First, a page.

And it needs -9v into pin number four. So I’m going to put those wires in now. So how do I know which leg is number seven? Well, there’s a little depression on the top here, that I can see, and I can count around one, two, three, four, five, six, seven, eight. So that’s my nine volts into pin seven. And I’m going to put minus nine volts into pin number four. And you’ll notice I’m using the colour coding so that I can keep track of what’s happening on the circuit just by looking at it. And I’ve cut my wires to be the right length here so they’re nice and neat around the op-amp. Here’s our circuit fully assembled.
This is the 741 type op-amp and the power rails that you saw me putting in earlier, the +9 and -9v to pin seven and pin four. Now we’ve built a non inverting amplifier. Which means we need a feedback loop which goes from pin six to pin two, incorporating one resistance and then another resistance from pin two down to ground. When I built the circuit I put the resistor in first from pin six to another point on the board, and then made some bridging wires to bring me though to pin two. And that means I can cut them all nice and short and keep the loop neat.
And then to check that the circuit was going to work, I turned the power off. And I measured the resistance between pin six and two. And I got 33 kiloohms, which is the resistance of that resistor there. Then, I put in the resistor from pin two down to ground. And again I use the multimeter to check that I had the resistance I expected down to ground. And that’s all before turning the power on. So as this is a non-inverting amplifier, we’re going to bring the input of our signal into pin number three. So I’m going to bring a yellow jumper wire in to pin number three.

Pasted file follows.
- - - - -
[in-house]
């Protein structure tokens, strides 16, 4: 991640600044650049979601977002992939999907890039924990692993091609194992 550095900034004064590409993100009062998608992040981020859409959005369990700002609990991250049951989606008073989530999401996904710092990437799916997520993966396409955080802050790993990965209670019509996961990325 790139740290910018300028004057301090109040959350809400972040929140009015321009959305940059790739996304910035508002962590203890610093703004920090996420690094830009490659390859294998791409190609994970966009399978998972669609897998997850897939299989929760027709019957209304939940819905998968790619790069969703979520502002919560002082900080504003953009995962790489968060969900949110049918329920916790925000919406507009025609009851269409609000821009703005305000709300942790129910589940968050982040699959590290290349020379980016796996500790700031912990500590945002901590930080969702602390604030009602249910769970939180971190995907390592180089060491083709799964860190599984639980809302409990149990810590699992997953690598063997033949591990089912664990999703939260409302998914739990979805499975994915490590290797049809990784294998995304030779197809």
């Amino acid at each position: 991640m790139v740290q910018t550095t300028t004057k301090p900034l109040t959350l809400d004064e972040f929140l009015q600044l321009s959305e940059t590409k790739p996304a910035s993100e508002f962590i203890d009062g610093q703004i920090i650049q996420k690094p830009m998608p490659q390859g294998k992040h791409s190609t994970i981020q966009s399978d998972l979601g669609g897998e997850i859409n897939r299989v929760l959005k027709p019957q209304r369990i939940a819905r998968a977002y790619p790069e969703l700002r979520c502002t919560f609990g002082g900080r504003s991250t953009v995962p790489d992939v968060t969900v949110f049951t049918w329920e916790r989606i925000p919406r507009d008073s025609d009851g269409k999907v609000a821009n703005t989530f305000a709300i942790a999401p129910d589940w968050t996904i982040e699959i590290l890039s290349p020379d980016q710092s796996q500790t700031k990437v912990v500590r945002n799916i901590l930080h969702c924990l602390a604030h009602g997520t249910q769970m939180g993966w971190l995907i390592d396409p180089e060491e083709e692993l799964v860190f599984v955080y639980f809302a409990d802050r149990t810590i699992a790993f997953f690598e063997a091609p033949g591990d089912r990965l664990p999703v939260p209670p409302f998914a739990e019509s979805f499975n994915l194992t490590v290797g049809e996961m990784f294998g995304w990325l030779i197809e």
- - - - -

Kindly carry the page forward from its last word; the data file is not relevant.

And for this circuit on the breadboard, the other end of that wire is going to a jack socket. And I’m going to plug our sensor via a cable into the jack socket over on the far end of the circuit board. Now our sensor, I said at the beginning was really a capacitor, some ceramic insulating material between two electrodes, and if we’re using the capacitor as a source, then we need to be a little bit more careful with our amplifier circuit. I’m just going to remove that yellow cable for the moment to show you what I mean. At pin three here, I’ve put in one extra component down to ground.
And that’s a one megaohm resistor and normally you don’t see this in the circuit for a non-inverting amplifier. But because the inputs to the amplifier don’t draw any current, in order for our sensor to provide any signal we need to create a current path. And that’s going to have to be a current path through a large resistance down to ground. And that’s the function of the one megaohm resistor. Without it our circuit won’t work properly. So now all we have to do is plug in our sensor to the jack socket. Here’s our sensor, the piezoelectric disk, coated with the epoxy resin which is now almost dry.
I’ve cut back the orange and green wires that we saw earlier cut them very close to the disk and soldered on instead the conductors from this twin core shielded audio cable. I’ve then put some heat shrink tubing on over the joints. And I’m going to shrink that down with the soldering iron next, so that I have a nice tight wire and secure wire connection onto my sensor. At the other end of this cable I’ve got a miniature jack plug. And that is going to just plug in to there on the sensor. Now if I was building this system onto my double bass properly, I would solder all of this onto a circuit board.
It would all be enclosed in the box. And then that would just be a socket in the wall of the box. And I would probably cover this also with some tape or some other material just to keep it safe. [SOUND - BANGING TABLE] You can see that we’re picking up vibration from our transducer going through our amplifier circuit. So now we have our pickup. Let’s go and put it on the double bass.